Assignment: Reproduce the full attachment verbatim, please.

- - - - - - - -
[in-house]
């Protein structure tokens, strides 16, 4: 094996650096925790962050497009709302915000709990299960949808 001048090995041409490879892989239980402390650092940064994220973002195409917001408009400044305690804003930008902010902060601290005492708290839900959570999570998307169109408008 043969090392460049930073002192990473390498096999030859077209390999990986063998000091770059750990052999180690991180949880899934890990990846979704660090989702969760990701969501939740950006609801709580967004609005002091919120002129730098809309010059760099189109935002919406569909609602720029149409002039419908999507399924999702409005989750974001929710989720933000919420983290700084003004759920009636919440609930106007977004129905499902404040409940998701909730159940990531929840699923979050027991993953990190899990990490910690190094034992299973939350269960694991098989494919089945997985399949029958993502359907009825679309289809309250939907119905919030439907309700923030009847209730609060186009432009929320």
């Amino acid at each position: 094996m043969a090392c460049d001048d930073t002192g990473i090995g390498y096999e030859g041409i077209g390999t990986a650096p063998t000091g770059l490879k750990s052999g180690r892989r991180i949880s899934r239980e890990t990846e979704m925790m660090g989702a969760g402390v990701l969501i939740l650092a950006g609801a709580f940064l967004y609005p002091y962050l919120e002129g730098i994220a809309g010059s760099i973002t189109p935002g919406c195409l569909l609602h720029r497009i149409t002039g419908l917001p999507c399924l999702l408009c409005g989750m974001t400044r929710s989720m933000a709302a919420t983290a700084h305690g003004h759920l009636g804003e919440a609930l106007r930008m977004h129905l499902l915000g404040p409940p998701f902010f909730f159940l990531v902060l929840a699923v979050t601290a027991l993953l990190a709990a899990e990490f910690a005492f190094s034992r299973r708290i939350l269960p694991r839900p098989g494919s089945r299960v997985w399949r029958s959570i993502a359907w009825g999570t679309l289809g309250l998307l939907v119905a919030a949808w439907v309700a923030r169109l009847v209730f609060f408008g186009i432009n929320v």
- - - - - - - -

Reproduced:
[in-house]
């Protein structure tokens, strides 16, 4: 094996650096925790962050497009709302915000709990299960949808 001048090995041409490879892989239980402390650092940064994220973002195409917001408009400044305690804003930008902010902060601290005492708290839900959570999570998307169109408008 043969090392460049930073002192990473390498096999030859077209390999990986063998000091770059750990052999180690991180949880899934890990990846979704660090989702969760990701969501939740950006609801709580967004609005002091919120002129730098809309010059760099189109935002919406569909609602720029149409002039419908999507399924999702409005989750974001929710989720933000919420983290700084003004759920009636919440609930106007977004129905499902404040409940998701909730159940990531929840699923979050027991993953990190899990990490910690190094034992299973939350269960694991098989494919089945997985399949029958993502359907009825679309289809309250939907119905919030439907309700923030009847209730609060186009432009929320």
């Amino acid at each position: 094996m043969a090392c460049d001048d930073t002192g990473i090995g390498y096999e030859g041409i077209g390999t990986a650096p063998t000091g770059l490879k750990s052999g180690r892989r991180i949880s899934r239980e890990t990846e979704m925790m660090g989702a969760g402390v990701l969501i939740l650092a950006g609801a709580f940064l967004y609005p002091y962050l919120e002129g730098i994220a809309g010059s760099i973002t189109p935002g919406c195409l569909l609602h720029r497009i149409t002039g419908l917001p999507c399924l999702l408009c409005g989750m974001t400044r929710s989720m933000a709302a919420t983290a700084h305690g003004h759920l009636g804003e919440a609930l106007r930008m977004h129905l499902l915000g404040p409940p998701f902010f909730f159940l990531v902060l929840a699923v979050t601290a027991l993953l990190a709990a899990e990490f910690a005492f190094s034992r299973r708290i939350l269960p694991r839900p098989g494919s089945r299960v997985w399949r029958s959570i993502a359907w009825g999570t679309l289809g309250l998307l939907v119905a919030a949808w439907v309700a923030r169109l009847v209730f609060f408008g186009i432009n929320v």